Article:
The difficulty of the task has been underestimated. Even animals that can walk within hours of birth have had months of time to build up coordination in the womb, and have millions of years of genetic programming hard-wired into them. Watching your own child learn to move and react to their surroundings is an amazing thing -- but it takes a long time to reach "competence."

Admittedly, we are making the task simpler by redefining the tasks for which competence is necessary: 'grab and cut wires,' 'send pictures of boxy things with turrets,' or 'pick up small rocks.' But even these tasks take time to really figure out, and then to teach to a machine.

I remain a fan of AL vs. AI. Artificial Learning that is. Self-organizing systems are amazing things, and don't have to be that complicated in their individual parts -- it's the behaviour of the whole that is complex. Models of schooling fish are fairly easily built where very simple rules dictate the movement of the individual, but the complex swirls that so entrance us quickly emerge when a critical number of individuals exist. And I'm pretty sure this will be so for robots of the future too.

...and that was the scenario for the Terminator movies.

 Tuesday, February 25, 2003

Jane Goodall, continued...:

Well, in one of those moments that make one wonder if there truly are coincidences, my wife and were driving on I-95 and we came across Exit 20 for Jarratt, Virginia.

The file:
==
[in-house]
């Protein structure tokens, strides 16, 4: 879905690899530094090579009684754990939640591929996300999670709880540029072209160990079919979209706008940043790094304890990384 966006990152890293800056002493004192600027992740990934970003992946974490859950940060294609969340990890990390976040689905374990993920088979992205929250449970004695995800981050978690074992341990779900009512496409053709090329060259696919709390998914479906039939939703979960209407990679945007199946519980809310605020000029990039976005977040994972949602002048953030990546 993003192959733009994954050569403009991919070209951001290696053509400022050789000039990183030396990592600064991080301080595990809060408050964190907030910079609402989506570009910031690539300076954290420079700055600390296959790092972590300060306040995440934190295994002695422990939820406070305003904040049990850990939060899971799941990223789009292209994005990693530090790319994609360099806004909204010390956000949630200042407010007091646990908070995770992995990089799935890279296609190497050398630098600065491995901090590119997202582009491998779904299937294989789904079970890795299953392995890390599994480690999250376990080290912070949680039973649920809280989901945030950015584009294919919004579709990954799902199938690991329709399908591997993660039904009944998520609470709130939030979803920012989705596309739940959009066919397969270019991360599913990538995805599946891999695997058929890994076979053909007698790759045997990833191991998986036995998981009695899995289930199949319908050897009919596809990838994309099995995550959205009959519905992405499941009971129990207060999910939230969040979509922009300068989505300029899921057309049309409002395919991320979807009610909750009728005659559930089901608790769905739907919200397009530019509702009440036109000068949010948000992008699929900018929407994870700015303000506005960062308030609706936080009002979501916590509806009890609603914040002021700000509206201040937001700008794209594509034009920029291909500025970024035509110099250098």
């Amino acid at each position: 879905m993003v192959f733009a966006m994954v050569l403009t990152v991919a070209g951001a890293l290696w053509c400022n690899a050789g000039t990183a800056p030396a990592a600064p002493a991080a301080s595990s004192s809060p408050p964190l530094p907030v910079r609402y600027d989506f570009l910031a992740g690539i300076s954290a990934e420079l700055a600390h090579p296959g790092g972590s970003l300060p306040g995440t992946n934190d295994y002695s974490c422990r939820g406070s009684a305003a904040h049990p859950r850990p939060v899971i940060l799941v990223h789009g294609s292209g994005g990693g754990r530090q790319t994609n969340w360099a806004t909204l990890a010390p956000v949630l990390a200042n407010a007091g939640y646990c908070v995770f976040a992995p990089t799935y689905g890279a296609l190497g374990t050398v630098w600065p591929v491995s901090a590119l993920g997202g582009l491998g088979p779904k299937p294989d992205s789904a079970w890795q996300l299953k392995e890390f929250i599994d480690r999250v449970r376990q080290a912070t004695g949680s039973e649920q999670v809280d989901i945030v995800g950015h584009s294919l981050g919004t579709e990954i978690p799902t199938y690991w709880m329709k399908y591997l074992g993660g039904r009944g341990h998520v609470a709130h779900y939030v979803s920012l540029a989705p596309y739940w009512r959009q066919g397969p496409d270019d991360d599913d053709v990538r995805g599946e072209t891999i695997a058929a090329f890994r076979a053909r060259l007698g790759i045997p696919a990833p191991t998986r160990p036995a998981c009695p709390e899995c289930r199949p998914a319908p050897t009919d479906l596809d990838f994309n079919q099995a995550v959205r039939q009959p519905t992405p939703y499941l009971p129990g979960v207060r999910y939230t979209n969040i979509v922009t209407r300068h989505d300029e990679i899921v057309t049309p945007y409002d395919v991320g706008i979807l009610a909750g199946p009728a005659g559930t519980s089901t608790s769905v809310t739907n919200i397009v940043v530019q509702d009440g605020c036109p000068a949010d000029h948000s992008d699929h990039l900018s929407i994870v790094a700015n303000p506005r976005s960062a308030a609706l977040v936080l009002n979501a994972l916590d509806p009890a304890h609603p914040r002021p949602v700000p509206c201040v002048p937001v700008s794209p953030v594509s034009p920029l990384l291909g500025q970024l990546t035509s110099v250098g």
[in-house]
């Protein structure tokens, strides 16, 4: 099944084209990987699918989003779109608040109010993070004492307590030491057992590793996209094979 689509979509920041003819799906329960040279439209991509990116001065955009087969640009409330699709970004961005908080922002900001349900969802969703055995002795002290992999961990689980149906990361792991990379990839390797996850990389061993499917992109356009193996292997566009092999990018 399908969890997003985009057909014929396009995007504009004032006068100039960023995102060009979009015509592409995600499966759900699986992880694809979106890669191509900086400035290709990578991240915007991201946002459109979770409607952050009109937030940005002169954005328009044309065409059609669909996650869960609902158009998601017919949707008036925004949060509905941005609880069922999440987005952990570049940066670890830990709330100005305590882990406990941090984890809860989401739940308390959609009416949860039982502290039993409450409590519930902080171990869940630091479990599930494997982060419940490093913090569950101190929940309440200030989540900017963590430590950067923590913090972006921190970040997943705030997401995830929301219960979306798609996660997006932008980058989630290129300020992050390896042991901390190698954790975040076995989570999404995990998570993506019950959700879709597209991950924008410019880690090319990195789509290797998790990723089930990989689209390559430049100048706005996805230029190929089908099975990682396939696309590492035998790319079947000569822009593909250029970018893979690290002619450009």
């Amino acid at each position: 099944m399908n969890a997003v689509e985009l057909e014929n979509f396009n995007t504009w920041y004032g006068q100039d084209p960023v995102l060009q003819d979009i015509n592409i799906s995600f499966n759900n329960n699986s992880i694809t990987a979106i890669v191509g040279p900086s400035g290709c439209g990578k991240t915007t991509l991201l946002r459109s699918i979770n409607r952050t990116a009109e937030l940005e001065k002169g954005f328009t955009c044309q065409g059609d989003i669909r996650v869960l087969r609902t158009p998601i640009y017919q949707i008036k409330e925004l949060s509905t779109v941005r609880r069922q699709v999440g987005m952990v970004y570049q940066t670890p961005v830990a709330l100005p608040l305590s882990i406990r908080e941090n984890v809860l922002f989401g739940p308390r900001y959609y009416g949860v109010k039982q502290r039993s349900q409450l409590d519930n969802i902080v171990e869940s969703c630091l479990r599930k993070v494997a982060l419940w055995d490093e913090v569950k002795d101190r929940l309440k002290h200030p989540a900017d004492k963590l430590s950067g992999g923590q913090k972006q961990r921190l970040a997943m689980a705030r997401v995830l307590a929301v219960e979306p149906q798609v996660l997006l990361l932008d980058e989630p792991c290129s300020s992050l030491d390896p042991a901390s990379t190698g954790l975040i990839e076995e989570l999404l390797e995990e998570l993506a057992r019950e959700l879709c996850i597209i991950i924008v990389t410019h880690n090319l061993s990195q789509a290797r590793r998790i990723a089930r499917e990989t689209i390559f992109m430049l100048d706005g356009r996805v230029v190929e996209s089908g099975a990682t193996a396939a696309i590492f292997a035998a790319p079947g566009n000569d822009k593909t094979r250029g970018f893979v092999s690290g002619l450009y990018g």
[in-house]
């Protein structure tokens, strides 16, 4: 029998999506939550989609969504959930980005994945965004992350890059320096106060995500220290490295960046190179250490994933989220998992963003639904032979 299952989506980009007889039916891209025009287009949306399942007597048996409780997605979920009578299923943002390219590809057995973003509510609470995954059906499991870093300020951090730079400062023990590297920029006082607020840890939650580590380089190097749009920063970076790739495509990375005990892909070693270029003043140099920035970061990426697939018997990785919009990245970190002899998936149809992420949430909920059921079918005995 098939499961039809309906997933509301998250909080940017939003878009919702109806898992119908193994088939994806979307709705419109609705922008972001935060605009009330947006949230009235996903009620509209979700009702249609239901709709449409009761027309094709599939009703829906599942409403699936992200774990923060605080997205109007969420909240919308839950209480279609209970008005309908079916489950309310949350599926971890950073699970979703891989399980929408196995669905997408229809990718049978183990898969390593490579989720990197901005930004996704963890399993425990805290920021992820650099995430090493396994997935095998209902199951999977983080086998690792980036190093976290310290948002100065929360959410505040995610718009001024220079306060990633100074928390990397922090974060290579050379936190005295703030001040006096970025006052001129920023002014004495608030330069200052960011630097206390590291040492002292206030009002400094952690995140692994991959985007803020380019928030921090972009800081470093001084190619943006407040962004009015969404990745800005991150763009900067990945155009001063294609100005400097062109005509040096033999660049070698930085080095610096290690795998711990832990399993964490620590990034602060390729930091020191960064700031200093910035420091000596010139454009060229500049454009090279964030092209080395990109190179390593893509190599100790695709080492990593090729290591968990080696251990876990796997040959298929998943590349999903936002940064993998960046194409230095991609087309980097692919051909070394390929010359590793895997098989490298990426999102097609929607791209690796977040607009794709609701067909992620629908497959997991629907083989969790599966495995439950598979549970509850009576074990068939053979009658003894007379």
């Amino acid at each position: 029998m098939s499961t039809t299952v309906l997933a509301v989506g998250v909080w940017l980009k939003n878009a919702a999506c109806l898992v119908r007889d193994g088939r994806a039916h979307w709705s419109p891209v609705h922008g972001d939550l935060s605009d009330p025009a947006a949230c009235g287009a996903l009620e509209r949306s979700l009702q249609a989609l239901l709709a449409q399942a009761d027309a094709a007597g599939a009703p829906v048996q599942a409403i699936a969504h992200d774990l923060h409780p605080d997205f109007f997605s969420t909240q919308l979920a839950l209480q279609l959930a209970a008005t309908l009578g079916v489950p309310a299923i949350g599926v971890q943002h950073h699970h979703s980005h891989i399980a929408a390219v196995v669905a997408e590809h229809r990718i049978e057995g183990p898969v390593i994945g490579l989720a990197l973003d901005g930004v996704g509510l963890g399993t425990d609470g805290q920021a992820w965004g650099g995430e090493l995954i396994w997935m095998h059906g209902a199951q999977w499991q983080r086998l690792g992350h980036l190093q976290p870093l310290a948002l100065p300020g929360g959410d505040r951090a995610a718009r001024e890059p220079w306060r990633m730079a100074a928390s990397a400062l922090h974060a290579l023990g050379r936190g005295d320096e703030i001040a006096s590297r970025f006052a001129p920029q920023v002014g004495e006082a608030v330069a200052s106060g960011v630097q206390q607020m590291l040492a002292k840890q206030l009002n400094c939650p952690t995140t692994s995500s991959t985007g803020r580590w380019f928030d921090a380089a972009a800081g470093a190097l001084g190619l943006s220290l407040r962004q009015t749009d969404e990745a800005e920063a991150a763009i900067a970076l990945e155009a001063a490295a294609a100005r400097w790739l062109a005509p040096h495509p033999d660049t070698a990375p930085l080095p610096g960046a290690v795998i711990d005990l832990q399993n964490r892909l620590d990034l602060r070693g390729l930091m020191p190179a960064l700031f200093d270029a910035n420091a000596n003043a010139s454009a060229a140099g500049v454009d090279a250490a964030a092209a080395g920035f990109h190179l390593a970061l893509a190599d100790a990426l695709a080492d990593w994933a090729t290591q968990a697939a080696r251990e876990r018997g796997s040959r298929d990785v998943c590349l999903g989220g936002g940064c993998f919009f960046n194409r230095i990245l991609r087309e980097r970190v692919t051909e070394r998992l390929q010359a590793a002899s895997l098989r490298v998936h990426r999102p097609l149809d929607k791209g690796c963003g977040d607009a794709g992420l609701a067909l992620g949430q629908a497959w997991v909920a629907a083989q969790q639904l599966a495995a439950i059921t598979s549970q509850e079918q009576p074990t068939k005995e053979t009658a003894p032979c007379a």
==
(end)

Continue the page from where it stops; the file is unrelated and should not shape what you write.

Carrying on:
Seeing the Jarratt sign prompted me to exclaim that this was the site of the September 2000 monkey fruit attacks that I had blogged just days before.

My wife listened to the story and laughed, and then took the next obvious step, as she looked out the window at the passing farm fields and scrub pine forest of Southern Virginia. "I wonder where the monkeys got all that fruit? It's not like they have pockets or backpacks..."

The articles about the incident all seem to mention bananas and crab apples. Crab apples in Virginia are possible, but the nearest banana palms are several hundred miles to the South.

We pressed on, but luckily encountered no fruit-hurling capuchins.

 Thursday, February 20, 2003

Veenenbos & Cerf:

In an image credit in the last issue of Science on Mars, I caught the name of Kees Veenenbos. The work he has done in visualizing Mars as a wet planet is pretty grand. Well worth the price of my large computer monitor.

This kind of realistic animation was once sold by NASA as a reason for high resolution topography missions -- they were hoping to capitalize on the then-emergent video game phenomenon to get people to pay to simulate riding around on the Moon. Although I suspect that full sensory immersion is still a valid target for game development, we are a long way from it, and no sensible business plan could include it. But it will come. Orgasmatron and all.